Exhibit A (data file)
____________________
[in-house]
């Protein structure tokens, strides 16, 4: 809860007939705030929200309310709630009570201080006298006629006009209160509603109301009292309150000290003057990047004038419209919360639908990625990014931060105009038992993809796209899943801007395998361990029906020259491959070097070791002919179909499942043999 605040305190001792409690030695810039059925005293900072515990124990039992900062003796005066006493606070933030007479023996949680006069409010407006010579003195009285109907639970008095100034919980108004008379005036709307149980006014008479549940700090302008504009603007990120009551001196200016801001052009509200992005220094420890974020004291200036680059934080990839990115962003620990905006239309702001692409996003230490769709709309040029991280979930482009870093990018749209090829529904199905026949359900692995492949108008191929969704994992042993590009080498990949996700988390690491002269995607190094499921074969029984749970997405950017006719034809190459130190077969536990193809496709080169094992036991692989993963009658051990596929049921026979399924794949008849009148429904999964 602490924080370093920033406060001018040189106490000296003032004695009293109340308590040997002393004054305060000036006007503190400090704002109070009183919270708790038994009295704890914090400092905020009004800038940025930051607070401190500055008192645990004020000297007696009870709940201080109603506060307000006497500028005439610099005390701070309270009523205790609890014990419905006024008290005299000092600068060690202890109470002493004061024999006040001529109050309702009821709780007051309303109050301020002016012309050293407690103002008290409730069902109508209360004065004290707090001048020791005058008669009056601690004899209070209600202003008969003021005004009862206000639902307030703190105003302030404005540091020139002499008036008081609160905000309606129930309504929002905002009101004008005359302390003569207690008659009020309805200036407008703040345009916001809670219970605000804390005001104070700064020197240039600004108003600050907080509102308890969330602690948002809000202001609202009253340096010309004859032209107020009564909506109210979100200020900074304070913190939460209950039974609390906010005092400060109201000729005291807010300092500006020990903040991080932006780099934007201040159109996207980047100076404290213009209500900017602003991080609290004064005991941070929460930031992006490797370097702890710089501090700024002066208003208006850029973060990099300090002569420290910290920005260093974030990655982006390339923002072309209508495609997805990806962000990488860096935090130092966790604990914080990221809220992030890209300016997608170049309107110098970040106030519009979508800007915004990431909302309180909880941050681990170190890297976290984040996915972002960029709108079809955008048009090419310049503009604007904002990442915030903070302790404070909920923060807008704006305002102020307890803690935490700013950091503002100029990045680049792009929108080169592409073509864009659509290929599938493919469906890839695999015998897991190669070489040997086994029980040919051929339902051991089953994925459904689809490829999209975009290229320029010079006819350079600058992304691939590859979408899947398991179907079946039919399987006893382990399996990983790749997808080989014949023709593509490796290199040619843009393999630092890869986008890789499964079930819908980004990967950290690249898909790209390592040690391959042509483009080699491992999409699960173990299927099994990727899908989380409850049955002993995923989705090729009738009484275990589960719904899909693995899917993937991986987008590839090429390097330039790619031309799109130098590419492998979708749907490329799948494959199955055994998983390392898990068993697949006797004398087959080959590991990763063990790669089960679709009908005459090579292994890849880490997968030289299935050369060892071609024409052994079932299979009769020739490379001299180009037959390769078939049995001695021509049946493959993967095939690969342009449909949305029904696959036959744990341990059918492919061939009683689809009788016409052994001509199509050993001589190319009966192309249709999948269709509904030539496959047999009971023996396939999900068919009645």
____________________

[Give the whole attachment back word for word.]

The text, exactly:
[in-house]
């Protein structure tokens, strides 16, 4: 809860007939705030929200309310709630009570201080006298006629006009209160509603109301009292309150000290003057990047004038419209919360639908990625990014931060105009038992993809796209899943801007395998361990029906020259491959070097070791002919179909499942043999 605040305190001792409690030695810039059925005293900072515990124990039992900062003796005066006493606070933030007479023996949680006069409010407006010579003195009285109907639970008095100034919980108004008379005036709307149980006014008479549940700090302008504009603007990120009551001196200016801001052009509200992005220094420890974020004291200036680059934080990839990115962003620990905006239309702001692409996003230490769709709309040029991280979930482009870093990018749209090829529904199905026949359900692995492949108008191929969704994992042993590009080498990949996700988390690491002269995607190094499921074969029984749970997405950017006719034809190459130190077969536990193809496709080169094992036991692989993963009658051990596929049921026979399924794949008849009148429904999964 602490924080370093920033406060001018040189106490000296003032004695009293109340308590040997002393004054305060000036006007503190400090704002109070009183919270708790038994009295704890914090400092905020009004800038940025930051607070401190500055008192645990004020000297007696009870709940201080109603506060307000006497500028005439610099005390701070309270009523205790609890014990419905006024008290005299000092600068060690202890109470002493004061024999006040001529109050309702009821709780007051309303109050301020002016012309050293407690103002008290409730069902109508209360004065004290707090001048020791005058008669009056601690004899209070209600202003008969003021005004009862206000639902307030703190105003302030404005540091020139002499008036008081609160905000309606129930309504929002905002009101004008005359302390003569207690008659009020309805200036407008703040345009916001809670219970605000804390005001104070700064020197240039600004108003600050907080509102308890969330602690948002809000202001609202009253340096010309004859032209107020009564909506109210979100200020900074304070913190939460209950039974609390906010005092400060109201000729005291807010300092500006020990903040991080932006780099934007201040159109996207980047100076404290213009209500900017602003991080609290004064005991941070929460930031992006490797370097702890710089501090700024002066208003208006850029973060990099300090002569420290910290920005260093974030990655982006390339923002072309209508495609997805990806962000990488860096935090130092966790604990914080990221809220992030890209300016997608170049309107110098970040106030519009979508800007915004990431909302309180909880941050681990170190890297976290984040996915972002960029709108079809955008048009090419310049503009604007904002990442915030903070302790404070909920923060807008704006305002102020307890803690935490700013950091503002100029990045680049792009929108080169592409073509864009659509290929599938493919469906890839695999015998897991190669070489040997086994029980040919051929339902051991089953994925459904689809490829999209975009290229320029010079006819350079600058992304691939590859979408899947398991179907079946039919399987006893382990399996990983790749997808080989014949023709593509490796290199040619843009393999630092890869986008890789499964079930819908980004990967950290690249898909790209390592040690391959042509483009080699491992999409699960173990299927099994990727899908989380409850049955002993995923989705090729009738009484275990589960719904899909693995899917993937991986987008590839090429390097330039790619031309799109130098590419492998979708749907490329799948494959199955055994998983390392898990068993697949006797004398087959080959590991990763063990790669089960679709009908005459090579292994890849880490997968030289299935050369060892071609024409052994079932299979009769020739490379001299180009037959390769078939049995001695021509049946493959993967095939690969342009449909949305029904696959036959744990341990059918492919061939009683689809009788016409052994001509199509050993001589190319009966192309249709999948269709509904030539496959047999009971023996396939999900068919009645």